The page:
Thomas Edward Cunningham

From: "Biographical Review of Cass, Schuyler and Brown Counties, Illinois 1892", by Biographical Review Publishing Company, Chicago, Illinois; pages 513-515, a reprinted by Stevens Publishing Co., Astoria, Ill., 1971, is sold by the Schuyler County Historical Society, Rushville, Illinois.
  Thomas Edward Cunningham, a highly respected citizen of section 30, Buena Vista township, Schuyler county, Illinois, was born in Rushville, of this State, on May 2, 1860.
  His paternal grandfather, William Cunningham, was a native of Kentucky, in which State he was married, and in 1837, came to Rushville, near which place he was for some years engaged in farming. Later, he has kept a hotel, and still later, removed to Mt. Sterling, where he continued in the hotel business until the time of his death, which occurred in February, 1871. He was twice married. His first wife, the grandmother of our subject, died, leaving nine children. He had no children by his second marriage. The nine children were as follows: William, born on October 31, 1816, died in Schuyler county; Nancy J. was born on October 31, 1818, and married William Cooney, who died in Canton, Illinois; Woodson was born on September 23, 1820, and died in Brown county; Caleb was born on August 22, 1822, and died in California; Joseph was born on October 17, 1824, and died in Brown county; Ellen was born on November 17, 1826, and married William Bowling, who died in Schuyler county; John was born on November 30, 1828, and died also in Schuyler county; Thomas was the father of our subject; Lucinda, the only surviving member of the family, was born on October 16, 1834; she married Isaac Warrington, and resides in Camden township, Schuyler county.
  The father of our subject was born on December 23, 1830, and removed with his parents to Illinois. He was reared in Rushville, where he was married on March 16, 1859, to Nancy Ann, seventh daughter of Edmund and Lucy Ann Smith. She was born in Kentucky, on February 23, 1833, and came to Illinois when sixteen years of age. The father of our subject resided in Rushville, until the close of the Civil war, and owned and operated the stage route between Rushville and Mt. Sterling, for many years. In 1866, he settled on a farm in Buena Vista township, where he purchased 160 acres of land, where he passed his declining years. On this property he built a large, handsome brick residence, and made other substantial improvements. He died at his home on September 22, 1882, leaving a wife and family to mourn his loss. His faithful wife survived him seven years, passing away on March 30, 1889, lamented by all who knew her. They were consistent members of the Christian Church, contributing liberally toward its support.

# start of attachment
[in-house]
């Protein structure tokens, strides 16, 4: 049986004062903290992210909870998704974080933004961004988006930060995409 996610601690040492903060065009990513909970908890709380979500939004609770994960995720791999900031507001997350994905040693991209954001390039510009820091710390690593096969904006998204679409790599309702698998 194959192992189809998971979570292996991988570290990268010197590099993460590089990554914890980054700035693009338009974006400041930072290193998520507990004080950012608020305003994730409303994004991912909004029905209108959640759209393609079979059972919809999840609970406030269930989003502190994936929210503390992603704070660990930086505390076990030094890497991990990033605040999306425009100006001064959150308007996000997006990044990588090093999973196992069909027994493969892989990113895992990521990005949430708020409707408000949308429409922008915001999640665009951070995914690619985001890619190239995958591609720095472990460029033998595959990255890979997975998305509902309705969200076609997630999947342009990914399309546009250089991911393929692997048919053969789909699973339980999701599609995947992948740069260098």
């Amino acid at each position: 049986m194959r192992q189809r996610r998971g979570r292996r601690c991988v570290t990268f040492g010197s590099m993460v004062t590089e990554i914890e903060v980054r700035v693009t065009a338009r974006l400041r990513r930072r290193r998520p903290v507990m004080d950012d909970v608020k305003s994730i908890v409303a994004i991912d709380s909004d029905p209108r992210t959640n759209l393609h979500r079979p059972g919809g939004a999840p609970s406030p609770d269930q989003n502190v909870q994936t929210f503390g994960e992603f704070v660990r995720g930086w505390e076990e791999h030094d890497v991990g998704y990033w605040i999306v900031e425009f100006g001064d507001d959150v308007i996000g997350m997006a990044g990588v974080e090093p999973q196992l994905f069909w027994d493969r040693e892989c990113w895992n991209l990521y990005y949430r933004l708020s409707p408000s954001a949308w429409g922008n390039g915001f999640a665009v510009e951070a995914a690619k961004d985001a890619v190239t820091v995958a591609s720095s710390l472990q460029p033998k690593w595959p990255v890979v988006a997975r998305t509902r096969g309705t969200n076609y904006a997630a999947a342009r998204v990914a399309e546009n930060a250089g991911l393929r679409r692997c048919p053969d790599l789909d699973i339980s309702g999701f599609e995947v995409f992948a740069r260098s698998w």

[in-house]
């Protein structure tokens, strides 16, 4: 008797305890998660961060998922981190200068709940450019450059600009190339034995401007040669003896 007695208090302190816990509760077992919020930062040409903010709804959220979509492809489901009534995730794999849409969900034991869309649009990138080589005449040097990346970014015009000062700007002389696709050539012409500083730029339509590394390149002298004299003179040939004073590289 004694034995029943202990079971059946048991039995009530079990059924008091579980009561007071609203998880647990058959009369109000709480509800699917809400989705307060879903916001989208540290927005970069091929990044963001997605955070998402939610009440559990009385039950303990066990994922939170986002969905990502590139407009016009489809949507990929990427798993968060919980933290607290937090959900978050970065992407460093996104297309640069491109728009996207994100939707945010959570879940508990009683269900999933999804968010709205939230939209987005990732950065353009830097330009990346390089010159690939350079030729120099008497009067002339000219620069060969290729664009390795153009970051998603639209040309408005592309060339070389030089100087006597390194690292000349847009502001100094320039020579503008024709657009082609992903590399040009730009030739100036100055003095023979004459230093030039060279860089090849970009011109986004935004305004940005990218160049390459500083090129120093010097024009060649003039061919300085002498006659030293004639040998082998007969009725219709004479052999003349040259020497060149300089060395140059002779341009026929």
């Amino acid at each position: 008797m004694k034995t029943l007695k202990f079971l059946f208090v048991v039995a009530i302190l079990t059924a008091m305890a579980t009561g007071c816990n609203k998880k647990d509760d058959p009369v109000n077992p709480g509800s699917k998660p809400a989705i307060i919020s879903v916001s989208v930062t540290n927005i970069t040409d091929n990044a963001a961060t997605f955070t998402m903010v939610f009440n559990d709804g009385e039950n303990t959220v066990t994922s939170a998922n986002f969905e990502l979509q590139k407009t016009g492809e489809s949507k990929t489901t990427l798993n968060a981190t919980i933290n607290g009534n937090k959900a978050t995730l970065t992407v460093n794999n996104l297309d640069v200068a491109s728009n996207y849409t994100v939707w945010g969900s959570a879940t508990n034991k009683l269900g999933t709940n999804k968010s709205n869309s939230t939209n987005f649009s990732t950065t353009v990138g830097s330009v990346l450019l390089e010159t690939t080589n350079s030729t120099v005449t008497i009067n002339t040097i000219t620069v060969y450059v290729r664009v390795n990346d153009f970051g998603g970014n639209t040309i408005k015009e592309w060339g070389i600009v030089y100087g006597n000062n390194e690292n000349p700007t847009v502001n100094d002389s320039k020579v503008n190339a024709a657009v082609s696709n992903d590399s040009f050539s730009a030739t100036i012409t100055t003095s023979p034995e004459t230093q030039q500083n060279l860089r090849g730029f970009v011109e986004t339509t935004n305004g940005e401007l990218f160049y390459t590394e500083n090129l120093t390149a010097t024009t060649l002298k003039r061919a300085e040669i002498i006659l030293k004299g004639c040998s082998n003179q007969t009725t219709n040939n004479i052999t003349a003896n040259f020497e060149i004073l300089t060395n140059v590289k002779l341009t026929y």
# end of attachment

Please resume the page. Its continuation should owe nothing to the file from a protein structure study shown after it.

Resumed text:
They had eight children: William, born on February 17, 1885, married Margaret Green; Charles D., born on August 5, 1857, married Mary C. Unger; Thomas E., born on May 2, 1860, married Clara A. Wilmott; Lucy A., born on July 30, 1863; Amanda E., born on May 19, 1866; Nancy J. was born on April 2, 1869, married Charles Hester; Woodson J., born on July 19, 1873; John M., born on July 9, 1876, died on July 10, 1876. Of these, seven are still living, all being residents of Schuyler county.
  Thomas Edward, the subject of our sketch was reared on the home farm, and attended the district schools. In 1881, he was married to Clara A. Wilmott, a native of Schuyler county, where she was born on June 3, 1859. She was a daughter of Morris and Dorotha Wilmott, highly respected citizens of that county. She died on September 30, 1890, leaving a husband and three children to mourn her loss, besides a large circle of friends. They had three children: Reverda {Reverdy}, who was born on March 13, 1884; Bertha, born on November 9, 1885; Raymond, born on November 13, 1887.
  Mr. Cunningham carries on the homestead, besides which he owns forty acres of his own, all of which is under a high state of cultivation, and which is applied with all modern improvements, of machinery and buildings, to facilitate the planting and gathering of his crops.
  In politics, he follows in the footsteps of his fathers, affiliating with the Democratic party.
  Of high integrity and morality, courteous and cordial in manner, and interesting in conversation, he enjoys the esteem of his fellow citizens, and the affectionate regard of his family and friends.

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